Friday Roundup: Setting & Achieving Our Goals

by Kristina Tahnyak on August 26, 2011 · 2 comments

medalHappy Friday DINKS. Today we are discussing our personal financial goals.  What is our point in life without goals? If you didn’t wake up everyday for a purpose then what would your purpose be?

Check out these great posts from around the web about our personal financial goals:

Get Rich Slowly writes an inspiring post for people who are working hard and saving now to retire early later.  If your goal is to retire early you should read this post titled “Extreme Early Retirement in Practice: How Two People Did It”

Man vs Debt‘s Adam Baker is known for doing what he loves.  In the post “You Only Have One Shot, So Ultimately, What Do You Want To Do?” he asks about our dreams and our goals.  Achieving dreams is about living in the moment and Adam never misses an opportunity, even if it is unplanned.

Brooklyn B on a Budget discusses her weekend plans in the post “Weekend Wish List” She lists all of the things she wants to do and all of the things that she wants to buy over the weekend. It’s a wish list of things that she may or may not do. Some goals are dreams, and some goals are things that need to be done; there is a big difference.

Financial Samurai writes an interesting post titled “How Long Does It Take To Become a Millionaire?”  Minus the Obama bashing, this is a good post to read if your financial goal is to become a millionaire. I personally think that setting a dollar amount as an overall goal is ridiculous.  It is ok to save $1 million for retirement if your quality of life in retirement calls for $1 million.  It is ok to want to save $5000 in our emergency fund if $5000 is equal to 3 months of our salary and/or monthly expenses, depending on our personal goal.  Why people are so obsessed with numbers and dollar amounts is beyond me.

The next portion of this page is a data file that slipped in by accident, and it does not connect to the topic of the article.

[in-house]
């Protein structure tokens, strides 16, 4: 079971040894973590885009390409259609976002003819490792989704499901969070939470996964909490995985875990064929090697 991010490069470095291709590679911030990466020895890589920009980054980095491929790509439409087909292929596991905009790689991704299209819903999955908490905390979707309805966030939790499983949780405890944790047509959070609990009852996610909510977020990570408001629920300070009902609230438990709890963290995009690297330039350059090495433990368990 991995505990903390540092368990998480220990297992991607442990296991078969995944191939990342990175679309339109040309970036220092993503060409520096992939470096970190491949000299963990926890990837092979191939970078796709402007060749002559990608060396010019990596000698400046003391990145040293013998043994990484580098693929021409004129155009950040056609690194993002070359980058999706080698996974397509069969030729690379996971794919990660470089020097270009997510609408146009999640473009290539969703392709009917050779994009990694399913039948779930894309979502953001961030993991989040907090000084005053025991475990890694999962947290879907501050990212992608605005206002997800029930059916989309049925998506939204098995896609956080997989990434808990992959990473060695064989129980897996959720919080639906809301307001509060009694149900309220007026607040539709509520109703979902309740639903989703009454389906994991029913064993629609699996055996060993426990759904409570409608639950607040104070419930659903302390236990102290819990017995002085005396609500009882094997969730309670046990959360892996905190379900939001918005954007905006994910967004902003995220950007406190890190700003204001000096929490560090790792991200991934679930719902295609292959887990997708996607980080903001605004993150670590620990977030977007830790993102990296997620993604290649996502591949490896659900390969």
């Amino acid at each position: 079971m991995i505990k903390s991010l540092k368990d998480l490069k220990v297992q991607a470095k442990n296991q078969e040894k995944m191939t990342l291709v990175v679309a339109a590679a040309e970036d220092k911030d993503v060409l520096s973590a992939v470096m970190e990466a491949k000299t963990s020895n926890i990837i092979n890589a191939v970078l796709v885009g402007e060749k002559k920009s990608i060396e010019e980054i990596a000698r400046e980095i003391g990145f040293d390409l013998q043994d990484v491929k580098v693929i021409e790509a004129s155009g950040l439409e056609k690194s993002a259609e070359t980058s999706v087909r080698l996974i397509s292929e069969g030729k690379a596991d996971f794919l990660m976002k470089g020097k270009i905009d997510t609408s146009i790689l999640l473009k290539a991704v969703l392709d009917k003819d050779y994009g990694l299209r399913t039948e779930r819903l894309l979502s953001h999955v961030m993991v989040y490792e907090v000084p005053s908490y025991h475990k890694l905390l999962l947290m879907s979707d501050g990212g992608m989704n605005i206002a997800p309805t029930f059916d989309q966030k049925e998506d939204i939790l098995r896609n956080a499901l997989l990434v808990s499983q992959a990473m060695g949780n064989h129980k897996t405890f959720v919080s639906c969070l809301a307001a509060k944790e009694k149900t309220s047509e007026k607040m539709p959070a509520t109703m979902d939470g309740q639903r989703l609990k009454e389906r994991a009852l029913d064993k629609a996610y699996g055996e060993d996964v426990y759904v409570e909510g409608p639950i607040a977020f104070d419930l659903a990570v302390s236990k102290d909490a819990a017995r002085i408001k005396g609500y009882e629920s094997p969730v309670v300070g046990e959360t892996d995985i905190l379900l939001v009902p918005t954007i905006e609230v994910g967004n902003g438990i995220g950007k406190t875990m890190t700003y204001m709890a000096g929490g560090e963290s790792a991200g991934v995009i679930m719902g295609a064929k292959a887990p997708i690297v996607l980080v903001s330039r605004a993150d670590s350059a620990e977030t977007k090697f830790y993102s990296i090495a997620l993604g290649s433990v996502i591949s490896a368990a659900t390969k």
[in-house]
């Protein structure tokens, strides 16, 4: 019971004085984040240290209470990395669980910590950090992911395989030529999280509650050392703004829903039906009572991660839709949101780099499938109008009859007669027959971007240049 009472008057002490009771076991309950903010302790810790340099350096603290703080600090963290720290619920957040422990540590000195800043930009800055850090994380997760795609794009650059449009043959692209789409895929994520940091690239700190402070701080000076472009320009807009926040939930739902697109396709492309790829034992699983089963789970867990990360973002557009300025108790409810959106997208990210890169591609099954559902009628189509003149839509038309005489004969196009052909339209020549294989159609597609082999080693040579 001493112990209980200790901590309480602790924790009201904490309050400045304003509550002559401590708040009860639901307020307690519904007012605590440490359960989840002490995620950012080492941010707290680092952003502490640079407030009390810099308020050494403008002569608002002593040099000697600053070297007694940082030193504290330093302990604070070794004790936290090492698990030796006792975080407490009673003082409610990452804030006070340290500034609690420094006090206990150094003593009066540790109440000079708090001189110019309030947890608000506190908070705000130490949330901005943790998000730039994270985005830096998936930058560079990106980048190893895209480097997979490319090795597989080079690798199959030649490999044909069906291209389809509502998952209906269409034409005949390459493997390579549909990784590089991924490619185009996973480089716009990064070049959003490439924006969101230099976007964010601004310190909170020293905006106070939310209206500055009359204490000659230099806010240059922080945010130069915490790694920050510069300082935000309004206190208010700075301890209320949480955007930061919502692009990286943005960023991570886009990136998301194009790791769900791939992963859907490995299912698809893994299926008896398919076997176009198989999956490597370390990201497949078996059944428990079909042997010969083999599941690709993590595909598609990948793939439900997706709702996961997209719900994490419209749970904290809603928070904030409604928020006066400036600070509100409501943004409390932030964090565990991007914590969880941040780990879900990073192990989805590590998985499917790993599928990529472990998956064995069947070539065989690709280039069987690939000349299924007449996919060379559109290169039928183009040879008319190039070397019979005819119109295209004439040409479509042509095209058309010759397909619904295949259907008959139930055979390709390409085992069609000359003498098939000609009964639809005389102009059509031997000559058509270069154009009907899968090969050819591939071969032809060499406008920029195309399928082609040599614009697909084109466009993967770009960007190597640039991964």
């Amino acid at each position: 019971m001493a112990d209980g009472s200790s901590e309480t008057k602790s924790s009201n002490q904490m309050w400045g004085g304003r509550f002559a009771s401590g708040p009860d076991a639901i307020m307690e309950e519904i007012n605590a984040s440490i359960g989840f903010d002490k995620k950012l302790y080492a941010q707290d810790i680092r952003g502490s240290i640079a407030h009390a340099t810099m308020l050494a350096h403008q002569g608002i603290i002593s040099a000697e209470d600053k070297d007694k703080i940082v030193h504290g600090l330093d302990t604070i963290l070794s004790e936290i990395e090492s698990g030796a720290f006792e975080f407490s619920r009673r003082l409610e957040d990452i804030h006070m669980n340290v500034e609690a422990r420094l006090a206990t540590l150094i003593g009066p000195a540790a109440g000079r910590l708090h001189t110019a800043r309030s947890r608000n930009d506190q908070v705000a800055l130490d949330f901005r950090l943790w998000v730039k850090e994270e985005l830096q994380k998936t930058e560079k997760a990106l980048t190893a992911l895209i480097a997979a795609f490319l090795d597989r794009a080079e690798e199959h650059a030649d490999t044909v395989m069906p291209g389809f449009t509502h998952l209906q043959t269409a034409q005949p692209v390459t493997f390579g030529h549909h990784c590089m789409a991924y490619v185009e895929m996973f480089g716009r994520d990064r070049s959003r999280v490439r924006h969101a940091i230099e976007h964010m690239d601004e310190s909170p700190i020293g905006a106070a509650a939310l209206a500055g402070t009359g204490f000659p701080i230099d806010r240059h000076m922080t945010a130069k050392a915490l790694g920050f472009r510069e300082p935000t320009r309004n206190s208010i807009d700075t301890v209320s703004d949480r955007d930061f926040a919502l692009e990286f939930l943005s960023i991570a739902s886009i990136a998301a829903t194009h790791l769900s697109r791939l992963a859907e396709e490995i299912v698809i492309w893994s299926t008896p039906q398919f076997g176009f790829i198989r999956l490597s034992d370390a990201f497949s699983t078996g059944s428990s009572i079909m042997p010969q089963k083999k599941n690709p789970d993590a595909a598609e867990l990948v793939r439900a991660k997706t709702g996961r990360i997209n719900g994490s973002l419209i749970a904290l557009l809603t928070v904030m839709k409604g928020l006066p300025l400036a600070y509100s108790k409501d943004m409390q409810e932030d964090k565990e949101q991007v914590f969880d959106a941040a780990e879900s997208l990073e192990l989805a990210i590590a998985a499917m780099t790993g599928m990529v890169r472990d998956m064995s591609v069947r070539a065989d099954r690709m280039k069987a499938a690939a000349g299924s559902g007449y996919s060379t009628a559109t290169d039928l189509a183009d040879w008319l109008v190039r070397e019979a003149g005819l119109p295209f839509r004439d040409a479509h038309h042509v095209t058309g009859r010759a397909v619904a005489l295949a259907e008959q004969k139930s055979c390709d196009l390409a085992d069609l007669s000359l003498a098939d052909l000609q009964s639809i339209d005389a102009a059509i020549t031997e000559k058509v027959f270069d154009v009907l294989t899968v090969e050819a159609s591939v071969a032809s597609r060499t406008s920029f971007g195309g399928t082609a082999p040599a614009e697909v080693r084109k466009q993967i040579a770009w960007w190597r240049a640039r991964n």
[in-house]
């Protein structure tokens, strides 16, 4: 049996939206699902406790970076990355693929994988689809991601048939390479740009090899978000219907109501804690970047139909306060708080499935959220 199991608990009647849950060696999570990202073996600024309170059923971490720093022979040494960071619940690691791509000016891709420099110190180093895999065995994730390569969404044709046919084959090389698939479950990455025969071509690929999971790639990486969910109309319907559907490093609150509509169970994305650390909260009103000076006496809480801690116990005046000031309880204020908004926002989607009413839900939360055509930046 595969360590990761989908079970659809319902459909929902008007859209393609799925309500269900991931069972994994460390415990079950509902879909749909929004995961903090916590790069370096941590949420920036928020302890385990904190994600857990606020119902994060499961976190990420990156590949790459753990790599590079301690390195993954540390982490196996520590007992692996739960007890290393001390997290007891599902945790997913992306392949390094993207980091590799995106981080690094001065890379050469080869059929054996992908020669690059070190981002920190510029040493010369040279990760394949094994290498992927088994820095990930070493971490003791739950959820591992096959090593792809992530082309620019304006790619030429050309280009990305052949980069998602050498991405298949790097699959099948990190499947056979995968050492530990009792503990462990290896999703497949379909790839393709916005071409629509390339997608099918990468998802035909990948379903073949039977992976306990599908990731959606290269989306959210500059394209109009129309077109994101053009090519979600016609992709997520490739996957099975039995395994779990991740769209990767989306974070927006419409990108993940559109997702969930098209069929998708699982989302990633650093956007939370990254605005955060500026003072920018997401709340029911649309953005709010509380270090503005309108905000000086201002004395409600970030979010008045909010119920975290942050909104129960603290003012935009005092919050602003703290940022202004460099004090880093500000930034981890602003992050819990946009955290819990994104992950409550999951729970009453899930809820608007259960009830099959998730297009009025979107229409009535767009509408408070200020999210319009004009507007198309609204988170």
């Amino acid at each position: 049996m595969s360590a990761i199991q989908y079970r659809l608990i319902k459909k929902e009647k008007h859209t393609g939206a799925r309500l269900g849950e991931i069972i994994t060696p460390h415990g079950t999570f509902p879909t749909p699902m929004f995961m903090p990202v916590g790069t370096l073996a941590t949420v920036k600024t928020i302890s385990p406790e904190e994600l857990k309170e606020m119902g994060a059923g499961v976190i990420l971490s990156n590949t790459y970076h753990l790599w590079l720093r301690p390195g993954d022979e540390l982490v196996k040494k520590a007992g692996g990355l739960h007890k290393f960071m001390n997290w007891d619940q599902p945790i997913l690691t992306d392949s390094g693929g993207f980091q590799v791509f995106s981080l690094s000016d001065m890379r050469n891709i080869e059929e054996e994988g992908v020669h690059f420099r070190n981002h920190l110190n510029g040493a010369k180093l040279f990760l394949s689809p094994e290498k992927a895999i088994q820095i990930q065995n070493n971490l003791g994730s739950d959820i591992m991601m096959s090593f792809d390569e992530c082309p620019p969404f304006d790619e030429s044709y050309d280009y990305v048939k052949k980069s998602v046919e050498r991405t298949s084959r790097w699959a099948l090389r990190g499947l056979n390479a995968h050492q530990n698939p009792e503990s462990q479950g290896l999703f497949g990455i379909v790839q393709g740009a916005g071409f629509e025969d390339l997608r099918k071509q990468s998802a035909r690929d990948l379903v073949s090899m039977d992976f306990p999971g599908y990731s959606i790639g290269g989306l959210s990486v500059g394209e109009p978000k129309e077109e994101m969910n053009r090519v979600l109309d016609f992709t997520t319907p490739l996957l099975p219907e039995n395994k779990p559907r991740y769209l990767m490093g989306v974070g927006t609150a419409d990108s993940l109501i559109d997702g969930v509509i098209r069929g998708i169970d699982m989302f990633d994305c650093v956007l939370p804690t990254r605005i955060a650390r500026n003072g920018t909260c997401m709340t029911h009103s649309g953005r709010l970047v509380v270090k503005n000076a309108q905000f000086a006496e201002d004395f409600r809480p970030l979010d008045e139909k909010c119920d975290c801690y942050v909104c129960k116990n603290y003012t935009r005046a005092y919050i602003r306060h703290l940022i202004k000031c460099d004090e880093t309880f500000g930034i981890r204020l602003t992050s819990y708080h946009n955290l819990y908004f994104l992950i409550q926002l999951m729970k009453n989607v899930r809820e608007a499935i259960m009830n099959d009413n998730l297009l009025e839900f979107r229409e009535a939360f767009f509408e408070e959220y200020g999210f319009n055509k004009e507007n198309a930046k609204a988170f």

The Financial Blogger says that plans many not always work out in the post “The Funny Thing About Plans Is…”  The Financial Blogger says that it’s always good to have goals  but it’s also good to have a Plan B, just in case things don’t go exactly as planned.  I am all for setting goals and having a plan but we have to be flexible in case our Plan doesn’t go as planned.  Achieving our goals is our priority, how we achieve them is not important.

With all this being said DINKS, I ask you:

  • Is one of your financial goals to retire before 65? If so at what age?
  • What is the one thing in the whole world that you have always wanted to do?
  • What is on your Wish List this Weekend?
  • Do you have a Net Worth Goal?
  • Do you have a back up plan for your personal and financial goals? (maybe failure is not an option for you, but it may be for reality)

Photo by GrahamC99

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{ 2 comments… read them below or add one }

1 Sam August 26, 2011 at 9:09 am

I really hope folks get the point of my post Kristina! Math will set us all free!

Best, Sam

2 Kristina August 27, 2011 at 10:40 am

•Is one of your financial goals to retire before 65? If so at what age?
My goal is to retire at age 60. I will be able to retire with full pension from my employer at age 60.

•What is the one thing in the whole world that you have always wanted to do? I want to live in New York City.

•What is on your Wish List this Weekend?
This weekend I want to catch up on my much needed sleep, but I am volunteering on Sunday for the Weekend to End Womens Cancers.

•Do you have a Net Worth Goal?
No I do not, and I don’t want to have one.

•Do you have a back up plan for your personal and financial goals? (maybe failure is not an option for you, but it may be for reality)
I always have a back up plan which is to replan and reorganize when something goes wrong. I try not to panic and reset my goals or my timeline.

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